3 things to know about the students arriving on campus
Generation Z students are tech-savvy, entrepreneurial and socially aware — and though most contemporary language still refers to them students as millennials, it is actually Gen Z students who are coming to campus this fall.
As these students make their way to campus, here are some important things to consider:
Put an increased emphasis on high-touch, personalized approach — even online
Recent research shows this group of students prefers to communicate in person rather than by email or phone. On social media and digital channels, they want to be personally engaged and recognized as individuals.These students thrive on communication and collaboration, which underscores the importance of ditching the traditional lecture in favor of a more interactive, collaborative classroom structure that educators at the University of Maryland call “the future of education.”
This type of teaching requires more preparation by students and instructors. Learners will have to do more reading before the class period because professors can’t cover as much material in an interactive class, and faculty members will have to spend more time crafting lessons that are engaging and interactive.
Though online enrollment numbers continue to climb, with data showing three in 10 students now take at least one online course in their college career, this preference shows a need for a more high-touch, personalized approach to online learning. This is why rumors the U.S. Department of Education is planning to rollback Clinton-era standards requiring "regular and substantive interaction" between students and their professors over at least half of students’ time in online classes, or for half of students in an online class are problematic.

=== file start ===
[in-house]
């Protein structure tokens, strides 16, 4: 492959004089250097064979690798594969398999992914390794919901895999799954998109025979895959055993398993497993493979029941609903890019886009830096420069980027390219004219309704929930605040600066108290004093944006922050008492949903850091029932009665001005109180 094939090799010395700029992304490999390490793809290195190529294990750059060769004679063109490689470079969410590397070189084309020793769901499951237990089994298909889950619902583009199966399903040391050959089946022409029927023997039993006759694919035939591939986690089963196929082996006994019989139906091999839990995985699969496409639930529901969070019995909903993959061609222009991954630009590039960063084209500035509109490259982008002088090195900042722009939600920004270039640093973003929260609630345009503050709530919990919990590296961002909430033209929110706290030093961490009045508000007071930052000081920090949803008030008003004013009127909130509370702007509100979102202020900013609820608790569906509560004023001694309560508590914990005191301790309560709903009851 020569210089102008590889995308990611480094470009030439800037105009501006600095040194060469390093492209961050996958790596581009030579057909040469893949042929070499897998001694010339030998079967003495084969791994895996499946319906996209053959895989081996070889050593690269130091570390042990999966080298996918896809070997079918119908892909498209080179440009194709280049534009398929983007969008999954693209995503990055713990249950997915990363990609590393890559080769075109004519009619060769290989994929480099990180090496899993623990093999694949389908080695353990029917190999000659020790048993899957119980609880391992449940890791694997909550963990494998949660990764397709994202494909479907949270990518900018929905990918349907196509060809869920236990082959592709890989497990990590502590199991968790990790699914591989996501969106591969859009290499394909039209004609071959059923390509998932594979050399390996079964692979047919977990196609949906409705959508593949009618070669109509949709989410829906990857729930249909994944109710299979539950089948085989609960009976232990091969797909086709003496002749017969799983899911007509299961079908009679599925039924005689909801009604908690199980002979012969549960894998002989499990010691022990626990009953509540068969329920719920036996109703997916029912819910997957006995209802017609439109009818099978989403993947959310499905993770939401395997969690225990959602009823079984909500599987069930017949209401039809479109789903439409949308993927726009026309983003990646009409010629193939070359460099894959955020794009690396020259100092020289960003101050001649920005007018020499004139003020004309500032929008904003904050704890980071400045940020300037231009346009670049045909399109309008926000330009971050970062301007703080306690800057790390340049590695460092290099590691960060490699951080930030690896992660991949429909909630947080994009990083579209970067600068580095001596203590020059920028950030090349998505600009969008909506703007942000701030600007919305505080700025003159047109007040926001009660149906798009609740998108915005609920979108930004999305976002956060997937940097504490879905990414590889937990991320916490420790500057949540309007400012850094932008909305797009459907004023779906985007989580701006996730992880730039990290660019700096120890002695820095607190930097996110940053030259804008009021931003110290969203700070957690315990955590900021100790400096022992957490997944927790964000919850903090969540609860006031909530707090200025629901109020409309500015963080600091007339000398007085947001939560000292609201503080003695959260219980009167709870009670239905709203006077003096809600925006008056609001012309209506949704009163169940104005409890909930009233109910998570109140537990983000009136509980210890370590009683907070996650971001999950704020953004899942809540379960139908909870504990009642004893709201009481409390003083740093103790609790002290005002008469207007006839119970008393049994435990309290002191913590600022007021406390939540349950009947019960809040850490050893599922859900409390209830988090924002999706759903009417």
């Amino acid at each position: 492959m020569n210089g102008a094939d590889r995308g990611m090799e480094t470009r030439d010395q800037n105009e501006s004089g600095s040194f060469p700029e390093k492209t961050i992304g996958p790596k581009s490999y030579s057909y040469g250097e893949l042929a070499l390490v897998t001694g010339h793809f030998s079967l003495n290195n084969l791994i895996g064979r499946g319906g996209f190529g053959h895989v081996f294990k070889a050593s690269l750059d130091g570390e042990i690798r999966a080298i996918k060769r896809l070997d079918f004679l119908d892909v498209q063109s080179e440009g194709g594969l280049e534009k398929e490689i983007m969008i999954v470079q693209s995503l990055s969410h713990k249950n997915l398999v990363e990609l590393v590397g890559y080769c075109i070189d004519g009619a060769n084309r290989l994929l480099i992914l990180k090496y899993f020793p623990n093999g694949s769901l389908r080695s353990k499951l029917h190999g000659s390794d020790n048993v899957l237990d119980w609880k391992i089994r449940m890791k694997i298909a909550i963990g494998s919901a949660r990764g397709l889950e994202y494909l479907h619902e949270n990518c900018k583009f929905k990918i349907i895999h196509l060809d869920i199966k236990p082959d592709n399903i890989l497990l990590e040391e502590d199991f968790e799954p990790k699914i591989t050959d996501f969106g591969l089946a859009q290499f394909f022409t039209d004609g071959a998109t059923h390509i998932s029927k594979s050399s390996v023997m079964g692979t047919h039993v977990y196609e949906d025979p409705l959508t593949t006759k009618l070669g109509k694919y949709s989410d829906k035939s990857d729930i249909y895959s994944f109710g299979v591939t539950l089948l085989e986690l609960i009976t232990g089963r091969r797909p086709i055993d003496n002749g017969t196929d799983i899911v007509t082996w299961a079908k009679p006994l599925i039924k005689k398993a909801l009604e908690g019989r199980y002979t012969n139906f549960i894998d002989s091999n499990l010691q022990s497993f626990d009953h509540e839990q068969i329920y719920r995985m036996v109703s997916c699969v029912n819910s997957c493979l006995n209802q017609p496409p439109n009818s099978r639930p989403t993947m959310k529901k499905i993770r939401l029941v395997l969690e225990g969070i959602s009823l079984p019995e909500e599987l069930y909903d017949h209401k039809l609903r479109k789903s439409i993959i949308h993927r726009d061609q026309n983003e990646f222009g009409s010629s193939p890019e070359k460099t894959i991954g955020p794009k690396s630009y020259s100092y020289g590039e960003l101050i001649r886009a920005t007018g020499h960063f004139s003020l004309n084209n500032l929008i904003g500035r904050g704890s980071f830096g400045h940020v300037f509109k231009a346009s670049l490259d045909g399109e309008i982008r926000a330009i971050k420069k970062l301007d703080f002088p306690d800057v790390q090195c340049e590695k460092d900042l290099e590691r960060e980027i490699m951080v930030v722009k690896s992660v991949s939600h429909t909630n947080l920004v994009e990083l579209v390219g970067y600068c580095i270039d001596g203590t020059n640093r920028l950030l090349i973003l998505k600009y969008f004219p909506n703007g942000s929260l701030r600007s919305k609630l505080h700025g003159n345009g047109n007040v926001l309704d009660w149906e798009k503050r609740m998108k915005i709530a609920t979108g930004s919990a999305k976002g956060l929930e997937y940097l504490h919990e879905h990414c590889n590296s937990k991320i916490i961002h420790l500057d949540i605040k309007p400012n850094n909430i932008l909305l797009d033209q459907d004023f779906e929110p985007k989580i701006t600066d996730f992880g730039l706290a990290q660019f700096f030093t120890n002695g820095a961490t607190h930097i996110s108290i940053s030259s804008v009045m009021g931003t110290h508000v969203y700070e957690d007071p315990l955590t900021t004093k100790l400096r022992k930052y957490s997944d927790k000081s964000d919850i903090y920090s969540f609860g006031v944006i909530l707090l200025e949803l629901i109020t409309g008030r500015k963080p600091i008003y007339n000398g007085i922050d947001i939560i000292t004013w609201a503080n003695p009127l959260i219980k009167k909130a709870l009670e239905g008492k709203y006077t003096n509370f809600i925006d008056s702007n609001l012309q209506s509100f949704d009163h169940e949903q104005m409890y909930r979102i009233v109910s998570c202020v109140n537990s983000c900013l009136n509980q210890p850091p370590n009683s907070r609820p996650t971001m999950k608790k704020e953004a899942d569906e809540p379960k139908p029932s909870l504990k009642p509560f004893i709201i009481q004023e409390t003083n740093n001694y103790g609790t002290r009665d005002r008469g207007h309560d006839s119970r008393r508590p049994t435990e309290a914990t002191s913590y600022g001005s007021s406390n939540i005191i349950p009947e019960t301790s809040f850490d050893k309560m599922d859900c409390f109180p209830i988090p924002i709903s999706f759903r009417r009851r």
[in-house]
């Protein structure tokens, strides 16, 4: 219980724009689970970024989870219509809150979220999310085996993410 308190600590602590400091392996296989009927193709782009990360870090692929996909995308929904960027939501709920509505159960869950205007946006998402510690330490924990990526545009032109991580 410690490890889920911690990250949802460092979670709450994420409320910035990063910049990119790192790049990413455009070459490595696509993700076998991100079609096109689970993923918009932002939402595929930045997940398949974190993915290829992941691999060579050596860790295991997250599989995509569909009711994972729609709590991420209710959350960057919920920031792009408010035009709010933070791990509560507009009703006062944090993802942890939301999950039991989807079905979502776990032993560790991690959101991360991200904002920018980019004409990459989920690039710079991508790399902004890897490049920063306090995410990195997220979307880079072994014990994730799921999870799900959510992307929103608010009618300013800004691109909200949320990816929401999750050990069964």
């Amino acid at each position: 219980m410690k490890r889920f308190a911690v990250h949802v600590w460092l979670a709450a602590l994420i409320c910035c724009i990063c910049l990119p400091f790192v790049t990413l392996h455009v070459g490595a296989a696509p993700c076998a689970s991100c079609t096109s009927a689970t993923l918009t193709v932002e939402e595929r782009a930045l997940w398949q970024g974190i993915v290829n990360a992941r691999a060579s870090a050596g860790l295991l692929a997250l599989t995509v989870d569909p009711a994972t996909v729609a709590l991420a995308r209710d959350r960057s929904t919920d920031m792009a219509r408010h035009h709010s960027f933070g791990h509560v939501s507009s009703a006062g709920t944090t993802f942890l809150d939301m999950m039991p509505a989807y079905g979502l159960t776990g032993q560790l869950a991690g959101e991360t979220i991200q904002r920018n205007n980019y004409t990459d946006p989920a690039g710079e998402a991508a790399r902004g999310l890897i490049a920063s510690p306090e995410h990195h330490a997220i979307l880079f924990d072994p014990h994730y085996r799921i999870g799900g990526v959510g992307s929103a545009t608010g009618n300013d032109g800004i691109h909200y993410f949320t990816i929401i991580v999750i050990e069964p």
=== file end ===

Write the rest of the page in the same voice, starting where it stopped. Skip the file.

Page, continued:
There will likely be more protests
The new generation of students is demanding more information and accountability about their institutions’ investments and funders. They are more vocal about demanding racial and gender equity — and populist movements in social media and otherwise empower them to push on these issues. And as the student population becomes increasingly black and brown and lower income, these students are bringing their perspectives with them to campus and looking to their college experience to change some of the negative realities they have experienced or witnessed first-hand in their communities.
Recent research from Georgetown University’s Free Speech Project found the campus free speech “crisis” is overblown and manufactured: there is not the intolerance for conservative ideas on college campuses that the public discourse over higher education would suggest. However, though the number of clashes over conservative ideals is overblown, students are increasingly coming to campus ready to enact change and go after archaic university policies. However, though there will likely be more protests over a wide-ranging group of topics, college leaders should see this as a positive, not a negative, and take the opportunity to turn the protests into a teachable moment.
Flexibility is key
Data show that Gen Z students value flexibility over just about anything else — and as higher education as a whole does not have a reputation for being particularly flexible, this is particularly important to note. Some institutions are doing a good job of providing a more flexible experience, working to provide smooth on and off ramps to allow students to enter into higher education, obtain a credential to go back into the workplace and return smoothly when they are ready to secure the next level of education.
Beyond just stackable credentials, however, students may value the opportunity to piece together different curricular blocks to build their own degree programs, or at least flexibility to transfer in credits already earned when they want to change schools or change majors within the same institution. A recent analysis in Houston found students may take upwards of 30 credits more than they need to graduate, often because these credits do not count towards program requirements when they make a shift. As a result, institutions in the city are joining together to create guided pathways to help smooth the transition points for these students and simplify the pathway to completion.
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